Flying is like sex - I've never had all I wanted but occasionally I've had all I can stand.
User currently offlineMadameConcorde From San Marino, joined Feb 2007, 10906 posts, RR: 37
Reply 13, posted (2 years 5 months 3 weeks 2 days 13 hours ago) and read 8564 times:

Quoting jetblast (Reply 1):
The new To Fly, To Serve branding campaign seems to have injected some pride back into the airline as well.

British Airways is one of the two Concorde airlines along with Air France.
A symbol of excellence world wide.

They are prestigious historical airlines providing excellent service, top level cabin and cockpit crews and ground staff with top of the line aircrafts and safety.

British Airways and Air France will live on for many more years.

        



There was a better way to fly it was called Concorde
User currently offlinebongodog1964 From United Kingdom, joined Oct 2006, 3638 posts, RR: 3
Reply 14, posted (2 years 5 months 3 weeks 2 days 13 hours ago) and read 8534 times:

Quoting FlyCaledonian (Reply 11):
The fall should include: -

* The failure of the European adventure - Deutsche BA and TAT European (Later Air Liberte after the AOM takeover and merger) failed to become second force carriers against LH and AF respectively.
* The inability to develop a dual-hub operation due to the overlap of LHR/LGW duplicating feeder traffic and O&D being hit when certain longhaul routes moved to LGW.
* Retreat from using franchise carriers and also the regions.
* The failure of BA management to pull off the KL merger (Due to it being seen by KL as a takeover rather than a merger); then the failure to pull off the deal with LX. The latter to me is the bigger of the two failures, as ZRH would have been a great hub for IAG to havee alongside LHR and MAD, with excellent access to Central Europe.

You've missed out GO, launching a low cost competitor, which then resulted in BA operating from LHR, LGW and STN. Whilst they did manage to sell GO to U2 for a profit, it was an unwelcome distraction on management time.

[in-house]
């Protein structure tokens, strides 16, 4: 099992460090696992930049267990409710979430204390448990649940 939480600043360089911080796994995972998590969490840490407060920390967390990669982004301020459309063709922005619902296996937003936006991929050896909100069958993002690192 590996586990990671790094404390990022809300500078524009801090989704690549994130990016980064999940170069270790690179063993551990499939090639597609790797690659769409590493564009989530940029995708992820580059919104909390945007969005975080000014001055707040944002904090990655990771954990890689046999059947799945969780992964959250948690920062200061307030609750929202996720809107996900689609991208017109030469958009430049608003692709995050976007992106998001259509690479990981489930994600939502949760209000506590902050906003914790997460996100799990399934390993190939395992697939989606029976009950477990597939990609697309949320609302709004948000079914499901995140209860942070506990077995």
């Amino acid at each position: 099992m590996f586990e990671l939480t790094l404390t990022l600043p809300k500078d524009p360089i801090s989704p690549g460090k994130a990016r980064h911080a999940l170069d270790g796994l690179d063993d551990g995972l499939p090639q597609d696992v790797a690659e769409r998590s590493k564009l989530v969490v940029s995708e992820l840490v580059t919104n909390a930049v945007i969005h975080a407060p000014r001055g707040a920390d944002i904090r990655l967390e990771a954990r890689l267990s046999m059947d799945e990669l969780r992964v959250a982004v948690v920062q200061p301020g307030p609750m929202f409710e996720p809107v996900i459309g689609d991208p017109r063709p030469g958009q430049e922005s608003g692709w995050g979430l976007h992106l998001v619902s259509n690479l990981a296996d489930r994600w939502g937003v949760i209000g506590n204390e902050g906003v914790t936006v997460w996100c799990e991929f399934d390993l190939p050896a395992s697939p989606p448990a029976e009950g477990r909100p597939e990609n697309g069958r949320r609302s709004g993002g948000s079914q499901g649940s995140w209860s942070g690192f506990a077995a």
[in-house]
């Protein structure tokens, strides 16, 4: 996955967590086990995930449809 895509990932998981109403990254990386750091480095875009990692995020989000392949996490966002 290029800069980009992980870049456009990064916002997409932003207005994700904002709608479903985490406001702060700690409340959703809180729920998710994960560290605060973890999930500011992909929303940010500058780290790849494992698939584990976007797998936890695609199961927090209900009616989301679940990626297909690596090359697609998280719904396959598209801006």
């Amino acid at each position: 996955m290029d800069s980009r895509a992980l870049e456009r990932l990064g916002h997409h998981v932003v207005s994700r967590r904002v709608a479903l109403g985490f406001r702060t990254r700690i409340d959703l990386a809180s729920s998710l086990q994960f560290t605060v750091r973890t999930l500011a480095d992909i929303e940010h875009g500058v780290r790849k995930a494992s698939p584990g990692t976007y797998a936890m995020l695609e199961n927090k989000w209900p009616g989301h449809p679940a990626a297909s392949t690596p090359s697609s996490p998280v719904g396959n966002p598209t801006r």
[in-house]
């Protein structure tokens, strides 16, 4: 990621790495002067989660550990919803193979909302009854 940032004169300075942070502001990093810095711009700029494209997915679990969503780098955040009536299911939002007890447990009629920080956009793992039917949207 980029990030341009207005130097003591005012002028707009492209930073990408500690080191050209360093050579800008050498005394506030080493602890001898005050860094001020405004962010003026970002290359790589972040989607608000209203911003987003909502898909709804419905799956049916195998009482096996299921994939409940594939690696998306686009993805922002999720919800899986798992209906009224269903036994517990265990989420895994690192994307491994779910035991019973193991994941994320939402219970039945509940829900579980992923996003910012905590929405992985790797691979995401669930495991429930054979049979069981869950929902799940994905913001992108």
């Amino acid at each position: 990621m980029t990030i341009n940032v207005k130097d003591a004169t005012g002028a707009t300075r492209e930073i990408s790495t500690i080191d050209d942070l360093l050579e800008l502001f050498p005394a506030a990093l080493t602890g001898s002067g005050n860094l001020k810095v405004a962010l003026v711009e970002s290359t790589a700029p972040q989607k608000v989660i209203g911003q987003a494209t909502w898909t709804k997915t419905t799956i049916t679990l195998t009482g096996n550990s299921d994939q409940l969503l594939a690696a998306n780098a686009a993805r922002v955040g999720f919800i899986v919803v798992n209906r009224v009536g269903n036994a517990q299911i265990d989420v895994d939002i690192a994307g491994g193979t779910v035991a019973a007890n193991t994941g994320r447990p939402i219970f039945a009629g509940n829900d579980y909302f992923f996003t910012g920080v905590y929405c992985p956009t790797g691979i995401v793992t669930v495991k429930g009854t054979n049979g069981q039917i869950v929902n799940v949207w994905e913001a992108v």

Plus the massive orders for 744's and 772's which had to be scaled back when the downturn came along, leaving BA short of cash for quite some years.

Just about all of Rod Eddington's time at the helm was spent getting over the financial mishaps of his predecessor Bob Ayling. Much to his credit he left the airline in a fit state to move forward.


User currently offlinemikey72 From United Kingdom, joined Oct 2009, 1780 posts, RR: 2
Reply 15, posted (2 years 5 months 3 weeks 2 days 13 hours ago) and read 8525 times:

Quoting MadameConcorde (Reply 13):

Well with the EU in mind common sense 'should' have dictated that IAG, Air France-KLM and Lufthansa Group be 'at least' in the same alliance.

Centralized hubs and a 'viable' network of efficient and cooperating short-haul.

But no, what do we get ?

A right old shambles.

UA, DL, EK etc

We gotta bat big !!



Flying is like sex - I've never had all I wanted but occasionally I've had all I can stand.
User currently offlinevhtje From United Kingdom, joined Jan 2009, 376 posts, RR: 0
Reply 16, posted (2 years 5 months 3 weeks 2 days 8 hours ago) and read 6790 times:
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Quoting Talaier (Reply 6):